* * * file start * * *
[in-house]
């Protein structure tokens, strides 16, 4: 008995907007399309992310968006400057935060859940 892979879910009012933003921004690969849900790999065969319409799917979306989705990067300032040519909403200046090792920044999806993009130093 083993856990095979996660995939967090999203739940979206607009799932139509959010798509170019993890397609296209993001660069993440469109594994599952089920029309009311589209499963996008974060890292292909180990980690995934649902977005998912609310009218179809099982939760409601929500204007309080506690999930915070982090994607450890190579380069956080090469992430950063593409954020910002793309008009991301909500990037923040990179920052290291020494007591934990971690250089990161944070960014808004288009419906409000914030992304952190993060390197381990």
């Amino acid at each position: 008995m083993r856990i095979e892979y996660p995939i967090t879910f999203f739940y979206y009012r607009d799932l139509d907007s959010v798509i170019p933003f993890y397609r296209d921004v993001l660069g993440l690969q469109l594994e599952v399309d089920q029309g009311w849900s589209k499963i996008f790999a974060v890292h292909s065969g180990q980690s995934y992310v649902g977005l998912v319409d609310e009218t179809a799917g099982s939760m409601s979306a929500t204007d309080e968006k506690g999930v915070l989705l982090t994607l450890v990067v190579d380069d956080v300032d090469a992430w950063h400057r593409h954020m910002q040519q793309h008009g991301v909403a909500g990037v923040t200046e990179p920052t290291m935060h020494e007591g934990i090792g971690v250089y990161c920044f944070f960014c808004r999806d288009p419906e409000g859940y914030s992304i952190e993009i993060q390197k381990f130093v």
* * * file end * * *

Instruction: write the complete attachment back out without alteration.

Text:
[in-house]
């Protein structure tokens, strides 16, 4: 008995907007399309992310968006400057935060859940 892979879910009012933003921004690969849900790999065969319409799917979306989705990067300032040519909403200046090792920044999806993009130093 083993856990095979996660995939967090999203739940979206607009799932139509959010798509170019993890397609296209993001660069993440469109594994599952089920029309009311589209499963996008974060890292292909180990980690995934649902977005998912609310009218179809099982939760409601929500204007309080506690999930915070982090994607450890190579380069956080090469992430950063593409954020910002793309008009991301909500990037923040990179920052290291020494007591934990971690250089990161944070960014808004288009419906409000914030992304952190993060390197381990």
């Amino acid at each position: 008995m083993r856990i095979e892979y996660p995939i967090t879910f999203f739940y979206y009012r607009d799932l139509d907007s959010v798509i170019p933003f993890y397609r296209d921004v993001l660069g993440l690969q469109l594994e599952v399309d089920q029309g009311w849900s589209k499963i996008f790999a974060v890292h292909s065969g180990q980690s995934y992310v649902g977005l998912v319409d609310e009218t179809a799917g099982s939760m409601s979306a929500t204007d309080e968006k506690g999930v915070l989705l982090t994607l450890v990067v190579d380069d956080v300032d090469a992430w950063h400057r593409h954020m910002q040519q793309h008009g991301v909403a909500g990037v923040t200046e990179p920052t290291m935060h020494e007591g934990i090792g971690v250089y990161c920044f944070f960014c808004r999806d288009p419906e409000g859940y914030s992304i952190e993009i993060q390197k381990f130093v």